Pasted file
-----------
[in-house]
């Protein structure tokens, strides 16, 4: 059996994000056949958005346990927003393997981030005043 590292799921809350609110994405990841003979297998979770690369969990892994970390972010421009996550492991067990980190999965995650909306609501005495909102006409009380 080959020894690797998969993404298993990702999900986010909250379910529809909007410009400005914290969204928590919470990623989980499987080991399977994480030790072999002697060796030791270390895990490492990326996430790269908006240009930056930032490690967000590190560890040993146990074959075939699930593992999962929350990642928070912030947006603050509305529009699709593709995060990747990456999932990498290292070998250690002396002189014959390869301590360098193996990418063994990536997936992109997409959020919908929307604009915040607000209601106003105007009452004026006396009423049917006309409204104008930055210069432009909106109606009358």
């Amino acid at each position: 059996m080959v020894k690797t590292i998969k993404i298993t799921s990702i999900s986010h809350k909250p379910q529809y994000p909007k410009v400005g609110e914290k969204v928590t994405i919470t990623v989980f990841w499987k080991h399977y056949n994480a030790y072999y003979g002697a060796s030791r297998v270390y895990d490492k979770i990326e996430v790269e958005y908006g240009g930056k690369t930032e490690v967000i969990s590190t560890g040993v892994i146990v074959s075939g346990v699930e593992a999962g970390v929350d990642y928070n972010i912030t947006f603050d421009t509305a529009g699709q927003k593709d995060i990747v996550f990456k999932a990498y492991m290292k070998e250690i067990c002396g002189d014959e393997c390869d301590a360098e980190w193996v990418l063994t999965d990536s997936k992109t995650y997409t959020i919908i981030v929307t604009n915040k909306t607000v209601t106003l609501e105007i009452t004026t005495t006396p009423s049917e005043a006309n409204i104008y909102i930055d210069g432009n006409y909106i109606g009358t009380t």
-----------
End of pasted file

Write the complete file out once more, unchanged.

[in-house]
């Protein structure tokens, strides 16, 4: 059996994000056949958005346990927003393997981030005043 590292799921809350609110994405990841003979297998979770690369969990892994970390972010421009996550492991067990980190999965995650909306609501005495909102006409009380 080959020894690797998969993404298993990702999900986010909250379910529809909007410009400005914290969204928590919470990623989980499987080991399977994480030790072999002697060796030791270390895990490492990326996430790269908006240009930056930032490690967000590190560890040993146990074959075939699930593992999962929350990642928070912030947006603050509305529009699709593709995060990747990456999932990498290292070998250690002396002189014959390869301590360098193996990418063994990536997936992109997409959020919908929307604009915040607000209601106003105007009452004026006396009423049917006309409204104008930055210069432009909106109606009358």
């Amino acid at each position: 059996m080959v020894k690797t590292i998969k993404i298993t799921s990702i999900s986010h809350k909250p379910q529809y994000p909007k410009v400005g609110e914290k969204v928590t994405i919470t990623v989980f990841w499987k080991h399977y056949n994480a030790y072999y003979g002697a060796s030791r297998v270390y895990d490492k979770i990326e996430v790269e958005y908006g240009g930056k690369t930032e490690v967000i969990s590190t560890g040993v892994i146990v074959s075939g346990v699930e593992a999962g970390v929350d990642y928070n972010i912030t947006f603050d421009t509305a529009g699709q927003k593709d995060i990747v996550f990456k999932a990498y492991m290292k070998e250690i067990c002396g002189d014959e393997c390869d301590a360098e980190w193996v990418l063994t999965d990536s997936k992109t995650y997409t959020i919908i981030v929307t604009n915040k909306t607000v209601t106003l609501e105007i009452t004026t005495t006396p009423s049917e005043a006309n409204i104008y909102i930055d210069g432009n006409y909106i109606g009358t009380t």